In New Jersey, Durga Puja is a special time when the festive mood brings with it a flurry of entertainment and cultural programs across the state. This year too the line up looks very promising although the spirits have dampened a bit due to the tough economic times and with the rejection of visas of few of the performers. Still the combination of local talents and professionals from India is bound to enthrall the Puja attendees on the coming weekends.
I’ll try to briefly summarize the lineup this year, although the organizers have in many cases conveniently omitted the details about the local performers from their web sites. I tried to collect as much information I could manage. If any of you have more information, then please feel free to add them to this post as comments. Continue reading →
The intelligentsia (as defined by Wikipedia) is a social class of people engaged in complex mental and creative labor directed to the development and dissemination of culture, encompassing intellectuals and social groups close to them. You can very well attribute this term to the Bengali society who fits this definition quite well. But what does a timid and herbivorous (although Bengalis think goats to be omnivorous – chhagole ki na khay) mammal like goat got to do with this elite group of people? The answer to this is well known to all of us – Bengalis love goat meat. Although in other parts of the World, goat milk and milk products (cheese) are also extremely popular, but we the Bengalis don’t care much about the milk. It is the meat that is most important to us – the ultimate food in any Bengali plate. Historically, goat meat is the only kind of meat that Bengalis (especially the Hindu Bengalis) ate. Goats were the most popular offerings to Goddess Kali and Durga – and the meat then cooked in a recipe void of any garlic or onions and hence termed as “vegetarian meat”.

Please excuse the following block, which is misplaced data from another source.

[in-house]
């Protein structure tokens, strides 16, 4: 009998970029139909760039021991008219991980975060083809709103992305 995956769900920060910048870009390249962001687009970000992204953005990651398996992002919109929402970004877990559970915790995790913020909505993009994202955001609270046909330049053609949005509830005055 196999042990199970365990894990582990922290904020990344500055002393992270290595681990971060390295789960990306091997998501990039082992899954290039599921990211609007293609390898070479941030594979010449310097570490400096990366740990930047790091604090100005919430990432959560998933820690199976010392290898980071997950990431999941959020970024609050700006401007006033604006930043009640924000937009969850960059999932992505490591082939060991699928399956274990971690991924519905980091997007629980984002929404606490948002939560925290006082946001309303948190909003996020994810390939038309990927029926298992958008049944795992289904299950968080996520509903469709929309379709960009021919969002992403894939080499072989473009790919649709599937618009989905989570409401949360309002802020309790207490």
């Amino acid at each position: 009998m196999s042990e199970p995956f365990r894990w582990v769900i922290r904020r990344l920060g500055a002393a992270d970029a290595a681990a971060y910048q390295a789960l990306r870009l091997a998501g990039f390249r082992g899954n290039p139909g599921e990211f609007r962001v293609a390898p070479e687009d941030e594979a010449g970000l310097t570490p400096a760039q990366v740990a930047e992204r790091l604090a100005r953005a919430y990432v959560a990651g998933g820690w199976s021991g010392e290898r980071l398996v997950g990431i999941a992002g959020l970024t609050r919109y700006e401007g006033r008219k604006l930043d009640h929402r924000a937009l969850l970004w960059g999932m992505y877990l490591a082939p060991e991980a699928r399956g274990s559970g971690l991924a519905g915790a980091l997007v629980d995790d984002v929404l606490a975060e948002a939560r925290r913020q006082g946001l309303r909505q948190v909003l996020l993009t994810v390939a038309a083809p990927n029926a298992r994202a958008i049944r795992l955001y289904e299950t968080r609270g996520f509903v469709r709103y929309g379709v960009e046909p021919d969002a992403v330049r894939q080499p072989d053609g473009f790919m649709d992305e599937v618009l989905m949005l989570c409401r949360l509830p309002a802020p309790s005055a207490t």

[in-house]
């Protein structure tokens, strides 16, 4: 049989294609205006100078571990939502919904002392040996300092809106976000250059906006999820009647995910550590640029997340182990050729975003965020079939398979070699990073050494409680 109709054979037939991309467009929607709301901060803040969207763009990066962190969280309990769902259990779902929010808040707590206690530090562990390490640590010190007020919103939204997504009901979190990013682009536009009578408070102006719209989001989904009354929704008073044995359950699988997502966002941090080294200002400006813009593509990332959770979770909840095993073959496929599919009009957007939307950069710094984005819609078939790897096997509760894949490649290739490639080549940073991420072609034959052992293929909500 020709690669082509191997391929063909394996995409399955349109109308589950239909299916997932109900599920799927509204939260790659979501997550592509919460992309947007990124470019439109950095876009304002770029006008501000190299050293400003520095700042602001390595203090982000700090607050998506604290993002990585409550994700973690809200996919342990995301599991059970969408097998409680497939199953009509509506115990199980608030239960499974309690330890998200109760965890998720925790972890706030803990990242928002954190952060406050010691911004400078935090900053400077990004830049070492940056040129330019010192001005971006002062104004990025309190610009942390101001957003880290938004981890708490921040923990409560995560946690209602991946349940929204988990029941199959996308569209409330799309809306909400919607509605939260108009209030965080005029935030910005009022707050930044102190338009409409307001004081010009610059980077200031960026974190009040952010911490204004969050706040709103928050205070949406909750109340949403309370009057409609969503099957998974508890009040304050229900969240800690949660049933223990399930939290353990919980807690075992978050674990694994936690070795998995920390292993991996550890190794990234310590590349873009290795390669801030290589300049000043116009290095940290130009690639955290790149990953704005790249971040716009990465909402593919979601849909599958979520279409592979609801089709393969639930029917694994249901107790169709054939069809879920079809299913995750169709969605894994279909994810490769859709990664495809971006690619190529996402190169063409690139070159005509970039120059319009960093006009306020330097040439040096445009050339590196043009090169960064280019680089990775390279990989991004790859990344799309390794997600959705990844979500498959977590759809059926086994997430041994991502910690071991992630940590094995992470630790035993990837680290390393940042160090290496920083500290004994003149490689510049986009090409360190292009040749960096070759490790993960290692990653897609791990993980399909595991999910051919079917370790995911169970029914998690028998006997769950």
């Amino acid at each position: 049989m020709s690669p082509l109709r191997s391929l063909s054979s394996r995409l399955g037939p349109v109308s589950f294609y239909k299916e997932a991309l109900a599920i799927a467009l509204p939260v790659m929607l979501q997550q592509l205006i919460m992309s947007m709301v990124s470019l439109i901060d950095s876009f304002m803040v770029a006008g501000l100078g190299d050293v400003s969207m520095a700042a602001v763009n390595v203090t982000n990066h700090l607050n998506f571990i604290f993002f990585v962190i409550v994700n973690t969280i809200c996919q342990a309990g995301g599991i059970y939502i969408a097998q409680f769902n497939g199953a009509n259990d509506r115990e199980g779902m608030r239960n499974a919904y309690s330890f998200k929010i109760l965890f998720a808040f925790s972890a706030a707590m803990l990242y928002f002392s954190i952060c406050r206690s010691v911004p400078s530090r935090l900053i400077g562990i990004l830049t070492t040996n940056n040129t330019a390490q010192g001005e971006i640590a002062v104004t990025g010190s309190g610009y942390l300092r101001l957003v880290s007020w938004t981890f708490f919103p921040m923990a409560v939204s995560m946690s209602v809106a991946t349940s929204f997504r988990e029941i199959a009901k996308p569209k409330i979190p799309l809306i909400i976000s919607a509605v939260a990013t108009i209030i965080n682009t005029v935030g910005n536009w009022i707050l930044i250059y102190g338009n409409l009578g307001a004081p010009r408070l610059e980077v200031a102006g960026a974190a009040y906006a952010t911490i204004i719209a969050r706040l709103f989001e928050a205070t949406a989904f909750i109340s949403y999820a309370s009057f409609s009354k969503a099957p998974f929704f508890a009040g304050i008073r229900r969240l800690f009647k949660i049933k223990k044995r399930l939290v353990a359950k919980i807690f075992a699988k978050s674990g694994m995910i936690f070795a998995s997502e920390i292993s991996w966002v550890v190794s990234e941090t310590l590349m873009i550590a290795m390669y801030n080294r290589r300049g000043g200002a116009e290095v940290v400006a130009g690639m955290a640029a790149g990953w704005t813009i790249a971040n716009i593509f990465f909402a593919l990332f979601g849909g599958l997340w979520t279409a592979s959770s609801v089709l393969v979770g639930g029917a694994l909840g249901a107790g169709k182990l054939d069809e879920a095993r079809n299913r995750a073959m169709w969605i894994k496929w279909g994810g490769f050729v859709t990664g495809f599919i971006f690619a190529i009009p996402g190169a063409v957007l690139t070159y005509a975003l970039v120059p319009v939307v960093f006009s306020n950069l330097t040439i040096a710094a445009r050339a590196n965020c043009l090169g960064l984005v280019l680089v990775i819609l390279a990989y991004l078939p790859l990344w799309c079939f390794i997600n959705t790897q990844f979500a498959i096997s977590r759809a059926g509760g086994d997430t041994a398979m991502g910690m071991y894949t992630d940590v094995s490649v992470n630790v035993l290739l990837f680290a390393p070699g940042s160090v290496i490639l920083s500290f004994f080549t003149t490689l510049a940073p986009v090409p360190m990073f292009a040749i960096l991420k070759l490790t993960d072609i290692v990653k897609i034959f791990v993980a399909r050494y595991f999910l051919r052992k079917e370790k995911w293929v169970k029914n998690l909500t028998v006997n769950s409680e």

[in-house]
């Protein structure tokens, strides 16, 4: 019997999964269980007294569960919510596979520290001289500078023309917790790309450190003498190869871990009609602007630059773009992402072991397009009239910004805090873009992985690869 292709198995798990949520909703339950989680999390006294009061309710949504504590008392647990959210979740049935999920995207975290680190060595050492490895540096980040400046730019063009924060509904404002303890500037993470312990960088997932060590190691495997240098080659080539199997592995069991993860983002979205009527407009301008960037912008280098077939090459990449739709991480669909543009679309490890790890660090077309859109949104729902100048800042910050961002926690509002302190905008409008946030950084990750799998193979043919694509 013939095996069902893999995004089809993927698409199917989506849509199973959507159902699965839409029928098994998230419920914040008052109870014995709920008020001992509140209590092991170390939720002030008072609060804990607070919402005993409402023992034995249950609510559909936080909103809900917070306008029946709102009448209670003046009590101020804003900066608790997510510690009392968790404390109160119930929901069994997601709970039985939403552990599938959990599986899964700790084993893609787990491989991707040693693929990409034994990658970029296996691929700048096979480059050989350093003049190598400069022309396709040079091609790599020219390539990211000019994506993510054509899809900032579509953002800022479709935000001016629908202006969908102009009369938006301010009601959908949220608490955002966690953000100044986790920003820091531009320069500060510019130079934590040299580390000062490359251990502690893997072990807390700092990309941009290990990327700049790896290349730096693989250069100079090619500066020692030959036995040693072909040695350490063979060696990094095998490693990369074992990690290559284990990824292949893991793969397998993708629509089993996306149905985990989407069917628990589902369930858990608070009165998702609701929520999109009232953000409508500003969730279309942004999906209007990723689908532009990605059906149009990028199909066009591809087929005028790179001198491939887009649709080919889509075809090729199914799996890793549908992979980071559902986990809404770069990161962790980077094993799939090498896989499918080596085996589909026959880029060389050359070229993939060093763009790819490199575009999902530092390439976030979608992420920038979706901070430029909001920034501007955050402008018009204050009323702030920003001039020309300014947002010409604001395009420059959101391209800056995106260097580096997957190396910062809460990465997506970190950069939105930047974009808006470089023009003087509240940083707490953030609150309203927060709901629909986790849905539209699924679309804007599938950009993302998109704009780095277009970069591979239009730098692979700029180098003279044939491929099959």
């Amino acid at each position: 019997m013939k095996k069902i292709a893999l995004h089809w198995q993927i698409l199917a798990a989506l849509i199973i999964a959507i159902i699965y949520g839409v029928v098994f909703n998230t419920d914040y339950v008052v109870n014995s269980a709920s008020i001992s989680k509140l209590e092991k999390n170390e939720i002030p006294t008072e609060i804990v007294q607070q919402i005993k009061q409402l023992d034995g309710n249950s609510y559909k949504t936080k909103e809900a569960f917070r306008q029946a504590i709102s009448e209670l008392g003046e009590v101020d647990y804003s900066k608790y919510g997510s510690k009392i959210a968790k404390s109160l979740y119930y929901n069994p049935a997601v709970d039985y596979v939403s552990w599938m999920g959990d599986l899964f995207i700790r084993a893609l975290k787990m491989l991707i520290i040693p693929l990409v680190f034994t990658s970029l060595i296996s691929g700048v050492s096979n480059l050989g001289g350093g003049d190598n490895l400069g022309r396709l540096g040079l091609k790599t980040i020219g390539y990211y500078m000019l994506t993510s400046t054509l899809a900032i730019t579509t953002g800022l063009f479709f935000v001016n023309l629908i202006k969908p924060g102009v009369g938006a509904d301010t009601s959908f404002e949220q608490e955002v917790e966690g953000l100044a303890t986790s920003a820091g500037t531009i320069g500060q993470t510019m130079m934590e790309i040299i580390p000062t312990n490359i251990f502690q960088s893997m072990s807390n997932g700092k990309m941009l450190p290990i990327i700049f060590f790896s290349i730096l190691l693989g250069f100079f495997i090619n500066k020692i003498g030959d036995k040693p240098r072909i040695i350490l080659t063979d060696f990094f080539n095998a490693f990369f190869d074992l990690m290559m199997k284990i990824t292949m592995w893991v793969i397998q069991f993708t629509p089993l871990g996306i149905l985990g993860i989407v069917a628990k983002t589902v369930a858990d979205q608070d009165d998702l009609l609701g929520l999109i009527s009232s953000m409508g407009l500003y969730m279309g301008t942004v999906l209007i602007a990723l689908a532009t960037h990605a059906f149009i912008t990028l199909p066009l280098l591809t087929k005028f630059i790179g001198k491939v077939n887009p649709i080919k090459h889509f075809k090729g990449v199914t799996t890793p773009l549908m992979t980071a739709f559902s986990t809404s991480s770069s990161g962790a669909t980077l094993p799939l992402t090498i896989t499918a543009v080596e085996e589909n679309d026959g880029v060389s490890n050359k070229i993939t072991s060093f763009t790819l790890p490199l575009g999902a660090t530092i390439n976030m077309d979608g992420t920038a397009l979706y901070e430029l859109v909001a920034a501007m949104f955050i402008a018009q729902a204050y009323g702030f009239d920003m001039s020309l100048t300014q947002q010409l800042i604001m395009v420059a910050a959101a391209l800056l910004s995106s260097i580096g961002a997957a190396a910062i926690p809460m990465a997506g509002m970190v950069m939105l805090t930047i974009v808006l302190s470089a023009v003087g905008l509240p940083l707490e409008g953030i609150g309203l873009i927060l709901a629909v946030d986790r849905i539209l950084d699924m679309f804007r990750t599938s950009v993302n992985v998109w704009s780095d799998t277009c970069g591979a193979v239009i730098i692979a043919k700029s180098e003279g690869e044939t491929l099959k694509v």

Finally, the Durga Puja festival is upon us. After all the registration/pre-registration dust settles, we’ll all assemble in front of Maa Durga and pray to give us a good life. We may be at different puja celebrations, but in some way, we all will be connected by the single thread of joy, hope and happiness that this festival has been bringing to us over the years.
One of the most enjoyable things at the Durga Puja festivals is the community dinner. Sitting together and having a nice meal with the rest of the community gives a great feeling of solidarity. But these dinners are also a source of major logistical issues. Continue reading →